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Playing Around with a Story Line in Different Literary Genres
Here’s Writing Leap #2. Writing in MAGICAL REALISM
Magical Realism is a literary mode where everyday fictional reality flows together seamlessly with magical happenings.
It’s the magic I love the best. The wildly creative take on the mundane brings me to deeper truths, like dreams.
Are you tempted to try writing something in magical realism?
Remember, as we all know deep down, it’s the mystery and joy of the writing process and the deep self-validation of “having written” that really counts, not a perfect result. Don’t obsess. Allow yourself to be terrible. It might be wonderful. Just play around with it—and leap!
Story Line: My Grandmother Always Wore a Babushka
OR if you like this better
Come on. Sit down and go into your creative space. Use the story line (very loosely or otherwise) and write something in magical realism. Of course, you can start off by saying that your grandmother, or somebody else’s grandmother, never wore a babushka and go from there.
Here’s my take on My Grandmother Always Wore a Babushka.
My Ukrainian grandmother, Eva, leaned her bulky figure over her big black stove to feed it more wood. She wore her dark flowered babushka on her head indoors and out. I was six and wondered if she slept in it.
Her pirozhki were almost done baking and a yeasty, dill fragrance wafted around me and my doll. The kitchen was a melancholy, severe gray just like Nanny herself. She had lived fifty years in this country with an ache in her heart, never allowing herself to learn English, always yearning to return home to her brothers and sisters on the farm in Ukraine, where my god the real apples grew and the cherries ripened so sweet you wouldn’t believe.
Nanny wasn’t a hugger.
She pulled out two trays of pirozhki from her small oven and let them cool for a few minutes. Her tired smile flickered at me through her sternness. Her teeth were probably sitting in a glass of water on the kitchen table.
She handed me a perfect, warm, golden-crusted morsel stuffed with meat. I gobbled it down in a gulp and that made her laugh briefly.
I’ve been longing for her pirozhki all these years later.
So off to the Russian neighborhood in Brighton Beach in Brooklyn with my family in search of the perfect pirozhki stuffed with beef and dill.
The open window of a busy grocers offered stacks of feathery blini pancakes soaked in butter alongside potato and onion pies. Perozhkis? Without looking at us the large woman in a wraparound apron who tended the window jabbed her finger towards a tray of big, fried dumplings. Did she have smaller ones that were baked in yeast dough? She continued to point an impatient finger at the large fried things.
A ghostly shape emerged from the midst of the strollers and bustlers on Brighton Beach Avenue. She floated high in front of me, her flowered babushka tied over her granite gray hair which I knew she pulled back tightly into a bun.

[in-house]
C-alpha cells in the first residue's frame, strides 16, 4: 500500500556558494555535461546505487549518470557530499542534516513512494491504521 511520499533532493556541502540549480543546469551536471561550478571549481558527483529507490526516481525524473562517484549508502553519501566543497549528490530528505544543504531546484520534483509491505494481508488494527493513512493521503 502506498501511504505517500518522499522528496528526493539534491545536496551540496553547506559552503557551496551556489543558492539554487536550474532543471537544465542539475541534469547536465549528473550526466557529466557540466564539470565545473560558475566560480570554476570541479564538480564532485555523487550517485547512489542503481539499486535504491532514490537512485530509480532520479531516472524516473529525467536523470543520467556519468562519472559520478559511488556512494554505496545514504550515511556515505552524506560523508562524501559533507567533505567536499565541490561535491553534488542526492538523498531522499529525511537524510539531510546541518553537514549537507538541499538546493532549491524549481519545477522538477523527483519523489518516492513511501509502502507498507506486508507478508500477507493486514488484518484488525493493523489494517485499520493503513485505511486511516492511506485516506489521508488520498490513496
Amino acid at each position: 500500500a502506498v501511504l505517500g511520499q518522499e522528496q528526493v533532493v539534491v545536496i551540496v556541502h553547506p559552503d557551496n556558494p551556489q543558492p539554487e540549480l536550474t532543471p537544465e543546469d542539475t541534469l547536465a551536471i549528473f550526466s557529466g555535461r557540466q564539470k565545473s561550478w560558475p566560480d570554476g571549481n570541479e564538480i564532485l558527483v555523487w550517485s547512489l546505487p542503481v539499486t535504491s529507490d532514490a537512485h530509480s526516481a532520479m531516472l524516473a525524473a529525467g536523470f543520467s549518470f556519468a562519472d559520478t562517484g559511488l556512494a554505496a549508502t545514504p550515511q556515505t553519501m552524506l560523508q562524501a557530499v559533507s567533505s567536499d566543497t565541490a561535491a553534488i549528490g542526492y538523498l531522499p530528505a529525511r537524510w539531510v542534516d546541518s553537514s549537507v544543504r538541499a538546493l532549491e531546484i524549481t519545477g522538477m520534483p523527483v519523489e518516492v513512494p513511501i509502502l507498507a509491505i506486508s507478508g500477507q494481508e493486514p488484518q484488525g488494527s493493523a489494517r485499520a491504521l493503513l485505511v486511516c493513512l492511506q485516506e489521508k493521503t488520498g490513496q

“Ach! No, those are terrible,” Nanny scoffed in Ukrainian. I understood her. I don’t speak Ukrainian. Nobody else seemed to notice her.
My son tried a fried pirozhki despite my protests. “Delicious,” he said. But then he wasn’t obsessed like I was.
Nanny hovered above.
A shot of vodka with cucumber slices sounded good. The dark bar was decorated with gold-leafed icon paintings. A quick “down it goes” and we filed back outside where the sun glared. I was caught up in everything Russian and had almost shouted, “Na Zdorovie!” Cheers! And smashed my glass on the barroom floor. I should have.
“Café Stupki!” Nanny hummed. She swooshed above us leading the way. I was ever so slightly tipsy. It was only noon after all. I kept step with the strains of balalaika music in a minor key that spilled out the open door of a CD shop.
“Sit here,” Nanny said. “I’ll tell you what to eat. Forget the pirozhkis. No good here.”
The walls in this Ukranian café were covered with embroidered peasant blouses and paintings of silver samovars with spigots. I felt my roots. And kind of close to Nanny.
“Start with the pickled herring with onions and boiled potatoes. You won’t like it—it’s fishy. But it’s Ukrainian,” Nanny’s ghost said, always in her language. I still understood her perfectly.
“The hot borsch isn’t bad,” she added. “Although I add beet kvass and soured apples in mine. Much better.”
Nobody else was aware of Nanny and nobody talked. We just put noses to the bowl, inhaled the sharp/sweet fragrance of beets and spooned up the purple soup. The sour cream on top melted pink.
Personally I would have liked roasted garlic to spread on the thick black bread. Nanny thought so too and floated back to the kitchen to chastise the chef.
“The pirozhkis are here in Brighton Beach somewhere,” Nanny said, floating back out to the dining room ceiling. Her arms were folded across her ample bust. “But you’ll never find them like mine.”
Linking the Arts
Books & Stories I Love
by Alice Hoffman is written
as magical realism
Words I Love
(in the sense of playfulness, something fanciful and endearing and not quite real)
Magical Realism is often filled with whimsy.
Artwork I Love
Chagall, “Angel Bay with Bouquet of Roses,”
evokes magical realism
I’d love to hear your thoughts about magical realism and this writing adventure in general. Did you try it?
Writing Leap #3 upcoming: Writing the Anecdotal Recipe using our story line, “My Grandmother Always Wore a Babushka,” or “Families” as a touch-off point. New story lines coming up after that.